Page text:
China Needs $389 Billion a Year for Climate Pledge, Study Says

  • China is aiming to get 20% of energy from non-fossil fuels
  • Domestic funds have played important role so far, study says

China needs to invest an average of about 2.5 trillion yuan ($389 billion) a year to achieve its goal of peak carbon emissions by 2030, a study found.

To reach that target, investments in climate change need to grow by more than 4 percent each year to a peak of 2.56 trillion yuan in 2020, or an amount equivalent to 1.79 percent of China’s estimated economic output at that time, according to the study by the Research Center for Climate and Energy Finance under the Beijing-based Central University of Finance and Economics.

Climate finance is in focus at the moment as United Nations climate negotiations continue in Paris. In June, China pledged to cut carbon emissions per unit of economic output by as much as 65 percent from 2005 levels by 2030 and to get 20 percent of its energy from non-fossil fuels.

Investment would stabilize at about 2.5 trillion yuan annually in the decade through 2030 before declining to 1.5 trillion yuan by 2050 as the spending allows China to benefit from lower costs of clean technology and large-scale application, the study wrote.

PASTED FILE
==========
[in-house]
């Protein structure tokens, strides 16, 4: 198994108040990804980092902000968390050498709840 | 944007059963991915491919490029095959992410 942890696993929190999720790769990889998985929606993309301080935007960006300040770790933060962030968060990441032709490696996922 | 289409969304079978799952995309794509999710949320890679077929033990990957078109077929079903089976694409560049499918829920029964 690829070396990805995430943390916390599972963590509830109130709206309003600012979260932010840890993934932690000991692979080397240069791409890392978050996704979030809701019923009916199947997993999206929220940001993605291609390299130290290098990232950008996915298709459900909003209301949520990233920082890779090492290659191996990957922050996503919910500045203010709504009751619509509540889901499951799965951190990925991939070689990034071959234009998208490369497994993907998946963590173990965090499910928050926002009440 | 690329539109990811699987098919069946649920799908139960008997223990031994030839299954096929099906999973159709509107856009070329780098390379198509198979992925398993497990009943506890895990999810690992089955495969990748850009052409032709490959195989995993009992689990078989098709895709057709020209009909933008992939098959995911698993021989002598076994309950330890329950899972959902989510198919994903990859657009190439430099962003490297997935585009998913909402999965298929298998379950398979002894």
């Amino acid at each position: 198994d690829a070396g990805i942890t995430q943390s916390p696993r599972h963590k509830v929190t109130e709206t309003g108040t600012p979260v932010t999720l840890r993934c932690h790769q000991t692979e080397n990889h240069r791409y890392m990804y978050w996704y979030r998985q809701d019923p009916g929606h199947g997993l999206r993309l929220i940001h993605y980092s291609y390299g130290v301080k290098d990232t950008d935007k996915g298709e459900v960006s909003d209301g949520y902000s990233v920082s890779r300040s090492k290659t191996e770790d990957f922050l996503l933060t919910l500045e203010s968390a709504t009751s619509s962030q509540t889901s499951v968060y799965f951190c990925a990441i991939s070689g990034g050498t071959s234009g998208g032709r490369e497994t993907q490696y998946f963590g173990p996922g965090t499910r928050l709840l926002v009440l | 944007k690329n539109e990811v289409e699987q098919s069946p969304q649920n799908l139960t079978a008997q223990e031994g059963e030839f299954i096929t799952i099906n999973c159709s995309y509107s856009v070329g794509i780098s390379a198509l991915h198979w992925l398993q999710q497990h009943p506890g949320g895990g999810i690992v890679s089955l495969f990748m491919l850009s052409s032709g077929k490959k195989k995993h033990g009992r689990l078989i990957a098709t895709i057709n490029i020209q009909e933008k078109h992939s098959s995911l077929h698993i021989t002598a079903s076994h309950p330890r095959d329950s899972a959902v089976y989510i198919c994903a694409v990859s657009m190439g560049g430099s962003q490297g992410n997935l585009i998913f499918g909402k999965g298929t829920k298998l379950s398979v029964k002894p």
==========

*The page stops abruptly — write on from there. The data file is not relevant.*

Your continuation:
China’s climate financing will come from public funds from developed countries, national financial funding, international and domestic carbon markets, charities, traditional financial markets and direct investment through enterprises, according to the study.

Financial Markets

"Domestic public funds have played an irreplaceable role in leveraging private capital," the study said. "Conventional financial markets are the biggest potential capital
sources."

China led in renewables last year with investments of $89.5 billion, accounting for almost one out of every three dollars spent on clean energy in the world, according to Bloomberg New Energy Finance figures released in January.

— With assistance by Feifei Shen

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